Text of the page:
Conservative students attending a community college in Southern California say campus leaders worked to cancel their Sept. 11 memorial, and what’s more, a history professor tore down their “Never Forget” remembrance posters.
The students, who attend Saddleback College and are members of the Young Americans for Freedom group, filmed on Thursday history Professor Margot Lovett tear down posters with images showing various terrorists acts and the words “Never Forget.”
Lovett, chair of the history department, told the students they did not have permission to hang them, the video shows.
The actions of Lovett, who in 2001 endorsed a statement blaming U.S. imperialism for the 9/11 attacks, came after campus leaders used bureaucratic red tape to try to shut down the conservative students’ previously approved Sept. 11 memorial.
Kyle Chiu, a 21-year-old junior and the Young Americans for Freedom chapter’s vice chair, told The College Fix campus leaders refused to grant their club active status because officials want to change some parts of the group’s bylaws. With that, he said, a previously approved 9/11 memorial slated for Sept. 8 was canceled.
“The funny thing is that these are the exact same documents we submitted last year with no problem at all,” Chiu said. “This technically keeps us from active status, thus giving the Student Development Office what they feel is justification for canceling our event. An event the same office approved a couple weeks before.”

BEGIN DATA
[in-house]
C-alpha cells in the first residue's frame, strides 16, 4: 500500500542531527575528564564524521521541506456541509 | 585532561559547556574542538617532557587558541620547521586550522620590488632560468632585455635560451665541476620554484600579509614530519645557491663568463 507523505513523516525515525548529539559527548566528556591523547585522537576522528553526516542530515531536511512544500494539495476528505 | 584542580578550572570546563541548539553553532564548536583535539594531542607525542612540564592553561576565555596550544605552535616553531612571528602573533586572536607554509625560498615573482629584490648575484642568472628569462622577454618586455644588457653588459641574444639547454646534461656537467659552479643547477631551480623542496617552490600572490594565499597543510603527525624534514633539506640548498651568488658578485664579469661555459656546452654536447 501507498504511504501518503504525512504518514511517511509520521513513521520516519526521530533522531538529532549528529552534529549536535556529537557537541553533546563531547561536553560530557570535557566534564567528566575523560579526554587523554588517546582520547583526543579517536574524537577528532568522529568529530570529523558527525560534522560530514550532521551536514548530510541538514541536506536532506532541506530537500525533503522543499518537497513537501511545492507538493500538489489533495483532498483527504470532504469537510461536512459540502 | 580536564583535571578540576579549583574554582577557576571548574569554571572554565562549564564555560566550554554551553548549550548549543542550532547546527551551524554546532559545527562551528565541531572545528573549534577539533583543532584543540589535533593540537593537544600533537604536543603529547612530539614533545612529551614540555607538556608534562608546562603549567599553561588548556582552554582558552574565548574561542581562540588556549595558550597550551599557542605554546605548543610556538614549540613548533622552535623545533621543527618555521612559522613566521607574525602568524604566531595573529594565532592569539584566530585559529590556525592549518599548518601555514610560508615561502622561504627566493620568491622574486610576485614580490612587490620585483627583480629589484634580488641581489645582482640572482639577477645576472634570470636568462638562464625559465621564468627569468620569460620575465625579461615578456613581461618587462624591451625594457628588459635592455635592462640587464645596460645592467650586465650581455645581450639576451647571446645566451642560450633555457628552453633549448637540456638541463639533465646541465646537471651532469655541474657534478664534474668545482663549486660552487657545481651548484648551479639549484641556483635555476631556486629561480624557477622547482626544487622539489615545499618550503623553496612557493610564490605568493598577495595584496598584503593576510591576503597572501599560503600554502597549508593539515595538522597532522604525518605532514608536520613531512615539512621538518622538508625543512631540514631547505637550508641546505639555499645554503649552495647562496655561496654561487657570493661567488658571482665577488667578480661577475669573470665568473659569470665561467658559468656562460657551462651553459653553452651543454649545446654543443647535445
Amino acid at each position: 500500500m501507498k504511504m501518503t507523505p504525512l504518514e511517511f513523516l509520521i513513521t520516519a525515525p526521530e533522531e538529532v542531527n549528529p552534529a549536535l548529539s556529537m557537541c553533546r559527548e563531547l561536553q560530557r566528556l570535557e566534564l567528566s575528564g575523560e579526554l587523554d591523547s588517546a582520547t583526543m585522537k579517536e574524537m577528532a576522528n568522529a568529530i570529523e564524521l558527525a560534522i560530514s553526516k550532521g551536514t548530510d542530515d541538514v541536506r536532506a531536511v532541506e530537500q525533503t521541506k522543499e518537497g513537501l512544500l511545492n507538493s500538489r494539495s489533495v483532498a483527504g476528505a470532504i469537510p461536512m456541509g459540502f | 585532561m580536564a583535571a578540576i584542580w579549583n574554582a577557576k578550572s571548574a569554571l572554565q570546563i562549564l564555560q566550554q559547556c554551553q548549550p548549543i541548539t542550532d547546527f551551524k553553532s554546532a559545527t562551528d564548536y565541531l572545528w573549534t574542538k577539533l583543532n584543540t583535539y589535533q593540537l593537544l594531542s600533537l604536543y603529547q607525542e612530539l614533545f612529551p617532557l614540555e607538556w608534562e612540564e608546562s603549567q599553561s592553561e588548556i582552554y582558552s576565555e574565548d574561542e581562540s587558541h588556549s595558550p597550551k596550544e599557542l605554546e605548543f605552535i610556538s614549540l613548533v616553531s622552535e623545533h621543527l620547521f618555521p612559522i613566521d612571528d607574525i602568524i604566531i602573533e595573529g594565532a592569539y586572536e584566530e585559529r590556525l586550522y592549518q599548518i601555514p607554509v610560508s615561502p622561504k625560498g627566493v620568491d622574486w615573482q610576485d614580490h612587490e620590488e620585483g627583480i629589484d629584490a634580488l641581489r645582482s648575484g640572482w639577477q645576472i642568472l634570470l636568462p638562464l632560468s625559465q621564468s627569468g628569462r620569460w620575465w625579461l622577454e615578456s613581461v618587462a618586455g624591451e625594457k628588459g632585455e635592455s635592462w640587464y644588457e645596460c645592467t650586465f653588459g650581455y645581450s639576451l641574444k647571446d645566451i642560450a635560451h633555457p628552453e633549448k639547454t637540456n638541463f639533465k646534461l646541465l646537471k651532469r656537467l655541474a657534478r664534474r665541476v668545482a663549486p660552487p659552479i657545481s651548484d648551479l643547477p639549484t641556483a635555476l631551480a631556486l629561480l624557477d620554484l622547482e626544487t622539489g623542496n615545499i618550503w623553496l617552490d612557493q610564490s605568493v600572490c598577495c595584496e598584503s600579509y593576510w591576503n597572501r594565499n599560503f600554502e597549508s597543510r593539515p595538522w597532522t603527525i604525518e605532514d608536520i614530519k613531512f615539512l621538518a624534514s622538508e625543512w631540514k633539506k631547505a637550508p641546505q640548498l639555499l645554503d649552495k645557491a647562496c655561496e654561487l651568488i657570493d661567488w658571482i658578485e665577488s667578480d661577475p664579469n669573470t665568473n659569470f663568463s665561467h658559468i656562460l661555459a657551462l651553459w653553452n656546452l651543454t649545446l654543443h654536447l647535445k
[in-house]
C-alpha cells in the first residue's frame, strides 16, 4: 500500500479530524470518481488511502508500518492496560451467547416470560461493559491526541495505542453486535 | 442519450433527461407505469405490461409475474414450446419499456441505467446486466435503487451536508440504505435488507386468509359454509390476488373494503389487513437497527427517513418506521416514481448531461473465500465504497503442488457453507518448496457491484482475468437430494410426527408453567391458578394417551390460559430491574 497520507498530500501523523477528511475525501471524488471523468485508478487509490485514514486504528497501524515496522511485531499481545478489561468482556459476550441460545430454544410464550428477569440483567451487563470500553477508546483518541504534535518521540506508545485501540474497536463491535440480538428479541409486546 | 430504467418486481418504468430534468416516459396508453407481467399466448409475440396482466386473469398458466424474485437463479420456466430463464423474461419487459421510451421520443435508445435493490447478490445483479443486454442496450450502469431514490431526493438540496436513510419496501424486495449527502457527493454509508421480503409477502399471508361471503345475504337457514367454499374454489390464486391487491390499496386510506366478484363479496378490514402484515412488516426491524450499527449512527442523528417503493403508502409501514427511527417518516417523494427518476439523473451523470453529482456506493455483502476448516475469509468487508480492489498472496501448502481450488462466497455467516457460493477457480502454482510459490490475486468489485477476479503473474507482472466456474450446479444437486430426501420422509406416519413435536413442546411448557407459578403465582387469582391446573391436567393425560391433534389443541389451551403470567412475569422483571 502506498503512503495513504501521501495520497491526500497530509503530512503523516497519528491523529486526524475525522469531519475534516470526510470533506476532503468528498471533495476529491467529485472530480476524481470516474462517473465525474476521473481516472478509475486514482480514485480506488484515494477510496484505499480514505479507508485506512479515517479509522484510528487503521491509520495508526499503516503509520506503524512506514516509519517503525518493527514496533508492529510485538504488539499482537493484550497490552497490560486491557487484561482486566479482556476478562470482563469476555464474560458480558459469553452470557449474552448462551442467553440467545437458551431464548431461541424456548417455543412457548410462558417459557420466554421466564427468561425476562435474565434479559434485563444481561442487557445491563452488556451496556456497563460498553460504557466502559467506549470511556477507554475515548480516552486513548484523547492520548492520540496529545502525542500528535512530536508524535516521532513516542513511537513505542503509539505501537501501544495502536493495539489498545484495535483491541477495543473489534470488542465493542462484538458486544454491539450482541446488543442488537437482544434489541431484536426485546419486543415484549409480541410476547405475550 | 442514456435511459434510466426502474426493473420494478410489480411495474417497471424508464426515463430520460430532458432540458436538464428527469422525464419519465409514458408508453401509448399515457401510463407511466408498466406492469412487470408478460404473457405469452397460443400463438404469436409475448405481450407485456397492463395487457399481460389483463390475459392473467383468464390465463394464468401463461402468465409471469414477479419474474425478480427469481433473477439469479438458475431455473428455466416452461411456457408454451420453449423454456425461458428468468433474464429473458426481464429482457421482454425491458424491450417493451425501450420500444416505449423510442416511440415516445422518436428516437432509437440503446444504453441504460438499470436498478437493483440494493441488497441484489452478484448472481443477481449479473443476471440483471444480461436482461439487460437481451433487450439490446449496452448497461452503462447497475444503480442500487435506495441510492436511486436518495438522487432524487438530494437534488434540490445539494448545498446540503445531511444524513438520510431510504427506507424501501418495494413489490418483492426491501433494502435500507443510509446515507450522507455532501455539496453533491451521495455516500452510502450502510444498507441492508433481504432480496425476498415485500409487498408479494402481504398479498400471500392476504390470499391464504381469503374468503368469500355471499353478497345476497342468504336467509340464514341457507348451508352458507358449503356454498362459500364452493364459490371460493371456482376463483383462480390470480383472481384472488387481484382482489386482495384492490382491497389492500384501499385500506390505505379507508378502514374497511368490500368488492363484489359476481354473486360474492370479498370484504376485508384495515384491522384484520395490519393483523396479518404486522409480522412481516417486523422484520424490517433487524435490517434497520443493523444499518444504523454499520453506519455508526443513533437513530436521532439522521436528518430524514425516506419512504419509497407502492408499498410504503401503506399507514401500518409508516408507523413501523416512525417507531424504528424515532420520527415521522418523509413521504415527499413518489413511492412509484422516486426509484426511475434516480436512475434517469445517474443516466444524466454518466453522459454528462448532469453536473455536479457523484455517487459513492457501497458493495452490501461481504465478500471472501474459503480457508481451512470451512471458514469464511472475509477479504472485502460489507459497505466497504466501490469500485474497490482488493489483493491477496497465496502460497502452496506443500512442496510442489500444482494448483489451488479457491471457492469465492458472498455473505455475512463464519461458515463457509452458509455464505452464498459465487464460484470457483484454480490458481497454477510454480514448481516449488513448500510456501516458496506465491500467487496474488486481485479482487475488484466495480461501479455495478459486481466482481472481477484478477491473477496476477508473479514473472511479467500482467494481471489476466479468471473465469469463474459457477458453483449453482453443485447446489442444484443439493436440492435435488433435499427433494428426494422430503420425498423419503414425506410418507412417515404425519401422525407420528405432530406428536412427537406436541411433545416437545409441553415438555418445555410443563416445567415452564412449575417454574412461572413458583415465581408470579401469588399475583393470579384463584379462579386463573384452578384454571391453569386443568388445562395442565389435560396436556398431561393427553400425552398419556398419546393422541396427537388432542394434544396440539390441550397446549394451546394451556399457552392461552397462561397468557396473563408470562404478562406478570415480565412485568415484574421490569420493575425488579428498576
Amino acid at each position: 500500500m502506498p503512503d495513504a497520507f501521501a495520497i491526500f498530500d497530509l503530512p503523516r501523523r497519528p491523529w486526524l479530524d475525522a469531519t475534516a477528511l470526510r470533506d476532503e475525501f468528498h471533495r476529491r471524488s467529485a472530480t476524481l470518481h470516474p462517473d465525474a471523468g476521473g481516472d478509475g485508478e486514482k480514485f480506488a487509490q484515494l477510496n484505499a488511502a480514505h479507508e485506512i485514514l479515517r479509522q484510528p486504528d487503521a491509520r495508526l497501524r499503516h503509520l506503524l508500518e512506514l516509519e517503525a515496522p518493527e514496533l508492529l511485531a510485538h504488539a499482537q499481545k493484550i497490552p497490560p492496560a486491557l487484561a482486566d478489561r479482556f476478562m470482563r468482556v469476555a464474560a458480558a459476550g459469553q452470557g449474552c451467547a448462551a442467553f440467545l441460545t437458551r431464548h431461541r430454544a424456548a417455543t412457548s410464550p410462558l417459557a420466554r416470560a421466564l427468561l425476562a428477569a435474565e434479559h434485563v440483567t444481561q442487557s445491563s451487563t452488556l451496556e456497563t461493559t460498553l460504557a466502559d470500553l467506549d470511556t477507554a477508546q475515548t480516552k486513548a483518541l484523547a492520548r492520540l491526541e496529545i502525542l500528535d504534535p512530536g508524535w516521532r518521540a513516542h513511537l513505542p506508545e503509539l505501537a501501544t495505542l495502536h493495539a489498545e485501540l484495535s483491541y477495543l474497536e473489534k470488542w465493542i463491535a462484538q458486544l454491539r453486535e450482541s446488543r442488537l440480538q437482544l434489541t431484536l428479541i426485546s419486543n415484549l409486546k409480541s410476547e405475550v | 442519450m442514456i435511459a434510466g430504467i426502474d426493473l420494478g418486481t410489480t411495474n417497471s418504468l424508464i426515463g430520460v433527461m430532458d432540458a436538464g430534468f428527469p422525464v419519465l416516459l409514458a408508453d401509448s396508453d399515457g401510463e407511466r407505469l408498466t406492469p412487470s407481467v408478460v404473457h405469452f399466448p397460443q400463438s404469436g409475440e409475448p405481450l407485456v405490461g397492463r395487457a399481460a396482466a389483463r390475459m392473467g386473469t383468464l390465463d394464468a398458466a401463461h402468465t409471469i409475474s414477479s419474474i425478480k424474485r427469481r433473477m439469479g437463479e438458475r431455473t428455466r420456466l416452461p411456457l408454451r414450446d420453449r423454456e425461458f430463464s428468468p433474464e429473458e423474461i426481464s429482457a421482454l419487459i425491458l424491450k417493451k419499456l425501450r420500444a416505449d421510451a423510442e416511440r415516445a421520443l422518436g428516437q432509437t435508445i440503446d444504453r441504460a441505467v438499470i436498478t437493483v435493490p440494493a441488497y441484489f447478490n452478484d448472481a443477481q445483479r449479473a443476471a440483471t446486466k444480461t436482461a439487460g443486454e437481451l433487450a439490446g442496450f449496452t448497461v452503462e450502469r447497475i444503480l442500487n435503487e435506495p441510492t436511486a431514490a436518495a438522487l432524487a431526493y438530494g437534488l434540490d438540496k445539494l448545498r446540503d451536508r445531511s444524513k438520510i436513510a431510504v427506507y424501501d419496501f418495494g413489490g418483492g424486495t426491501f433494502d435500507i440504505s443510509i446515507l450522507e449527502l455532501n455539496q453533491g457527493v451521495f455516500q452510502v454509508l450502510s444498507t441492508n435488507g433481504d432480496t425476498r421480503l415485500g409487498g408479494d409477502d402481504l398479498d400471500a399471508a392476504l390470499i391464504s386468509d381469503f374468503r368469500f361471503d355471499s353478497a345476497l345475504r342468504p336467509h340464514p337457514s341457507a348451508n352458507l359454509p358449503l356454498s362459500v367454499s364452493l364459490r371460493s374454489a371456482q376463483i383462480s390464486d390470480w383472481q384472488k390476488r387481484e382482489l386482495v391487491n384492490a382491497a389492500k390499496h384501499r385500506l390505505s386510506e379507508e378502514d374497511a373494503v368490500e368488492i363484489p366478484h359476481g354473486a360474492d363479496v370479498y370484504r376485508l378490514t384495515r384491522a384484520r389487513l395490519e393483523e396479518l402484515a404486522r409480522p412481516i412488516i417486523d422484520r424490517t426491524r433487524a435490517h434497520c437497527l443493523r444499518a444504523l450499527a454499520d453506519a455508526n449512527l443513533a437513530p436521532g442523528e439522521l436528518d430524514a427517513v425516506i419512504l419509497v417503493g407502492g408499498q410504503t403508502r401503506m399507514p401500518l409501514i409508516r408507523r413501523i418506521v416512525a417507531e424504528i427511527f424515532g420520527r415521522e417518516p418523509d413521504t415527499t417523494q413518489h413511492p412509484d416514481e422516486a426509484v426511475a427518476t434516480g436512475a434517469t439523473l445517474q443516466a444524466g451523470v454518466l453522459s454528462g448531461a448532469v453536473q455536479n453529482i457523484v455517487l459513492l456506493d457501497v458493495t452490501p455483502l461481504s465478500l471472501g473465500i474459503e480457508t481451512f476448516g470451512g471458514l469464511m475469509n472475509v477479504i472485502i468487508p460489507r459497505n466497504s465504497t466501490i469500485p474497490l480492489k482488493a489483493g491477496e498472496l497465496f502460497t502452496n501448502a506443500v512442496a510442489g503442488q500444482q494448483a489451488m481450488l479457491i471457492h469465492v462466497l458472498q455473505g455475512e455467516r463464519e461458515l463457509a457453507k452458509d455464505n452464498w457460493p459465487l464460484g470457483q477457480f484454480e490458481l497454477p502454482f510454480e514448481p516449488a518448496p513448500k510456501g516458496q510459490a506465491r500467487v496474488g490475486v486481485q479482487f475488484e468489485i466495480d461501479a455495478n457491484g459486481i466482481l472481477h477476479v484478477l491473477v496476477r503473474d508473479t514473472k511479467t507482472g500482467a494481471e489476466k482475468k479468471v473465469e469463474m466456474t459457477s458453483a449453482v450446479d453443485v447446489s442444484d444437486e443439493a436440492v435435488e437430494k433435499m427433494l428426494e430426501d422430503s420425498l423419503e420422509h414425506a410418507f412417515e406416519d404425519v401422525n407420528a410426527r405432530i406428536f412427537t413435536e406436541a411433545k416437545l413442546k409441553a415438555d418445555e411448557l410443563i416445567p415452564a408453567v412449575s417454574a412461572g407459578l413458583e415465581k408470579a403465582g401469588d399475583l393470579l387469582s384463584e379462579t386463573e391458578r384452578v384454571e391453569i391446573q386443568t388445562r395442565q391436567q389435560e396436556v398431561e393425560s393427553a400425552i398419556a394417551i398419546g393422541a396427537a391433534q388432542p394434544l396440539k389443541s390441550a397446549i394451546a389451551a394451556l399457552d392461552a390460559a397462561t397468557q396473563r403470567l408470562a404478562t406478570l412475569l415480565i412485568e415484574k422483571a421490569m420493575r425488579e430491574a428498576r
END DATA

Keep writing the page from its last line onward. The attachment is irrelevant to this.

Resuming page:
“Due to the cancellation of the 9/11 Never Forget Project, all of the reservations for equipment, space on campus, as well as official notifications to campus groups were forfeited,” he added.
Undeterred, the students went ahead on Thursday to mark the anniversary of the terrorist attacks. As they placed American flags in the ground for each person killed on Sept. 11, Lovett came by and tore down their posters. (Poster image, YAF)
Saddleback officials did not respond to repeated phone calls and emails Wednesday and Thursday from The College Fix seeking comment. Lovett also could not be reached for comment.
Chiu said despite Lovett tearing down their posters, they inserted all their flags in the ground to mark the anniversary, and the flags remained up all day.
Ultimately, he said, he is disappointed by his school leaders.
“I honestly felt like Saddleback was better than this. I am very disappointed that we cannot come together as a higher learning establishment to remember the lives that were lost on 9/11,” Chiu said. “It breaks my heart to see such petty reasoning as to why we can’t honor fallen Americans.”
Editor’s note: On Friday, after the article was published, Saddleback College officials released a statement on the matter:
Saddleback College supports student clubs and their right to organize and exercise their freedom of speech. At the beginning of each academic year, in order to organize meetings and hold events, student clubs must go through an activation process that includes an orientation, the establishment of a club constitution and by-laws, and the appointment of a faculty adviser.
Young Americans for Freedom contacted the college’s student development office before fall semester classes began to state their intention to plan an event commemorating 9/11. The director made clear that the students would have to complete the club activation process before the event could be approved. As of today the students have not completed the requirements to form a club.
On September 8th, the students posted stickers and flyers on several campus buildings, which is a violation of South Orange County Community College District policy. The students also did this without first seeking approval from college administration. However, flyers that were posted by the students in the free speech areas on campus have not been removed by college personnel.
The director of student life has reached out to the students and invited them to meet and discuss the steps that can be taken to work collaboratively with the college in the future and in accordance with college and district policies and procedures.